“It’s still too soon to forget about the pandemic,” says John Authers on Bloomberg. With “lockdowns spreading from city to city”, it’s time to get ready for “a Chinese shock to global growth”.
Much of Shanghai, the world’s busiest port, has been in lockdown since late March. Now officials in Beijing have banned restaurant dining and required proof of a negative test to access public spaces as they scramble to avoid a similar outcome. Many of the city’s 22 million residents have already undergone three rounds of mandatory testing.
Fears that the capital could be locked down gave Chinese shares their worst day in more than two years on April 25. The benchmark CSI 300 index has fallen 18% since the start of the year, while April was the worst month for the yuan since 1994, according to Reuters. However, hints that more stimulus could be incoming prompted shares to rally more than 6% over the last three trading sessions of the month.
Subscribe to MoneyWeek
Subscribe to MoneyWeek today and get your first six magazine issues absolutely FREE
Stimulating a shuttered economy
There is a “good chance” that Beijing will avoid a Shanghai-style lockdown, says Neil Shearing of Capital Economics. Shenzhen and Tianjin have done a better job at stamping out virus clusters recently, but that doesn’t mean the outlook is bright. China’s robust recovery in 2020 was driven by a construction boom and strong global demand for its goods exports. But demand for goods is fading as consumption habits in advanced economies return to pre-pandemic norms. Meanwhile the “25-year property boom has run out of steam as urbanisation has slowed to a crawl”.
Investors’ spirits were lifted by reports that China’s government plans to speed up major construction projects and issue coupons to promote consumer spending. The relief looks “premature”, says Reshma Kapadia in Barron’s. While the government may temporarily ease its crackdown on the property sector – a key economic driver – flat buyers are likely to remain “skittish”.
Beijing still appears reluctant to engage in the large-scale fiscal splurge needed to offset the effects of lockdowns in key cities. In any case, there is a limit to how much you can stimulate an economy that is repeatedly shut down, says Bill Bishop in the Sinocism newsletter. “It is hard to be positive about the economy or the markets in the face of increasing lockdowns of indeterminate length and intensity.”
Another inflationary shock
China’s attempt to eradicate Covid will also affect global supply chains, says Aurora Almendral on Quartz. While ports are still open – unlike in previous lockdowns – “quarantine measures inland are resulting in some factory closures”. As a consequence, goods aren’t arriving at export terminals. That has seen export volumes from Shanghai shrink by nearly a third, Vincent Stamer of the Kiel Institute for the World Economy tells Deutsche Welle.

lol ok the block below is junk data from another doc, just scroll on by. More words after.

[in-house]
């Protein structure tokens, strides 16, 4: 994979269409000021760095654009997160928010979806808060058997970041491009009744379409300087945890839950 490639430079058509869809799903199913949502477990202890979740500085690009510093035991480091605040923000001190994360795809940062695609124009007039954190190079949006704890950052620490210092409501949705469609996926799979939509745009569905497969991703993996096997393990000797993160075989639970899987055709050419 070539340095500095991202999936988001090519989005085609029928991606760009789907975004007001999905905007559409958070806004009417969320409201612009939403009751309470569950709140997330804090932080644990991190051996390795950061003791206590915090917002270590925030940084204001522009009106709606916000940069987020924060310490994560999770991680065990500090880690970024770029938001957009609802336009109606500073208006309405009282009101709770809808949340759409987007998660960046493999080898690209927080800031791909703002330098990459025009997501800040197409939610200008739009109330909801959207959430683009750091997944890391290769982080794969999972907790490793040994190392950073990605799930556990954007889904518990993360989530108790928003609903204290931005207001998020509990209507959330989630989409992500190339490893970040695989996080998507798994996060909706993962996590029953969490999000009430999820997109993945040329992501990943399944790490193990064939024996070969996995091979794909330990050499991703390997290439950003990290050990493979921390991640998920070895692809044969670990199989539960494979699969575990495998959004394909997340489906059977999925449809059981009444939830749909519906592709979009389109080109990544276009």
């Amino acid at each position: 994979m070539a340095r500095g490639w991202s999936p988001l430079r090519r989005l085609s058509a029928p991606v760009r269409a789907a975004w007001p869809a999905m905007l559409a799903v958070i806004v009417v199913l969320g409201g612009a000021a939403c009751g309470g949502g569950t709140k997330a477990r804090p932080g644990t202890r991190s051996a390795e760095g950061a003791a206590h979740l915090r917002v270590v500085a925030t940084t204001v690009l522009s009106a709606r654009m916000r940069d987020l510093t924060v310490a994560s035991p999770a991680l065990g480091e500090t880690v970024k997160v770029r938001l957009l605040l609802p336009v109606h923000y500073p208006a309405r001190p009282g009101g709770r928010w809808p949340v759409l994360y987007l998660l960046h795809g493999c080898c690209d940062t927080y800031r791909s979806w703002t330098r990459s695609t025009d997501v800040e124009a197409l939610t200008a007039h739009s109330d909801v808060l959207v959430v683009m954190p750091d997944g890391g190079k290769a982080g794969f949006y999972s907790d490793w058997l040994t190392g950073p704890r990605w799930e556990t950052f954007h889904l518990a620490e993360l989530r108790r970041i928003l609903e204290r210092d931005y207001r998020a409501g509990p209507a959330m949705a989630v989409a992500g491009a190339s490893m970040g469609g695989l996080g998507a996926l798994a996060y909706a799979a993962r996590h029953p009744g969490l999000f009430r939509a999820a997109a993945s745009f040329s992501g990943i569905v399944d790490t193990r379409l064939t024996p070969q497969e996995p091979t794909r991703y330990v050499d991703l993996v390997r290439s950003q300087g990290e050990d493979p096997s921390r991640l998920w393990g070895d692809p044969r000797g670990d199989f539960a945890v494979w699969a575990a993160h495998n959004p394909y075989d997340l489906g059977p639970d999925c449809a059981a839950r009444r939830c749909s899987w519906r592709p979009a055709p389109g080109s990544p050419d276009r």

It takes about five to six weeks for a container ship to travel from Shanghai to Hamburg, and then another fortnight for the goods to reach their final destinations. Thus knock-on shortages – and another spurt of inflation – will be felt in Europe in around two months.
Nationwide: UK house prices creep up by 0.2% - are we heading for a rebound?
Nationwide’s latest house price index shows property prices inched up by 0.2% as demand warms up - will this trend go into 2024?
By Kalpana Fitzpatrick Published
December 2023 NS&I Premium Bond winners revealed - have you won the jackpot?
Two Premium Bond holders are now millionaires as NS&I reveals December winners. Find out if you’re one of them
By Vaishali Varu Published
UK wages grow at a record pace
The latest UK wages data will add pressure on the BoE to push interest rates even higher.
By Nicole García Mérida Published
Trapped in a time of zombie government
It’s not just companies that are eking out an existence, says Max King. The state is in the twilight zone too.
By Max King Published
America is in deep denial over debt
The downgrade in America’s credit rating was much criticised by the US government, says Alex Rankine. But was it a long time coming?
By Alex Rankine Published
UK economy avoids stagnation with surprise growth
Gross domestic product increased by 0.2% in the second quarter and by 0.5% in June
By Pedro Gonçalves Published
Bank of England raises interest rates to 5.25%
The Bank has hiked rates from 5% to 5.25%, marking the 14th increase in a row. We explain what it means for savers and homeowners - and whether more rate rises are on the horizon
By Ruth Emery Published
UK wage growth hits a record high
Stubborn inflation fuels wage growth, hitting a 20-year record high. But unemployment jumps
By Vaishali Varu Published
UK inflation remains at 8.7% ‒ what it means for your money
Inflation was unmoved at 8.7% in the 12 months to May. What does this ‘sticky’ rate of inflation mean for your money?
By John Fitzsimons Published
VICE bankruptcy: how did it happen?
Was the VICE bankruptcy inevitable? We look into how the once multibillion-dollar came crashing down.
By Jane Lewis Published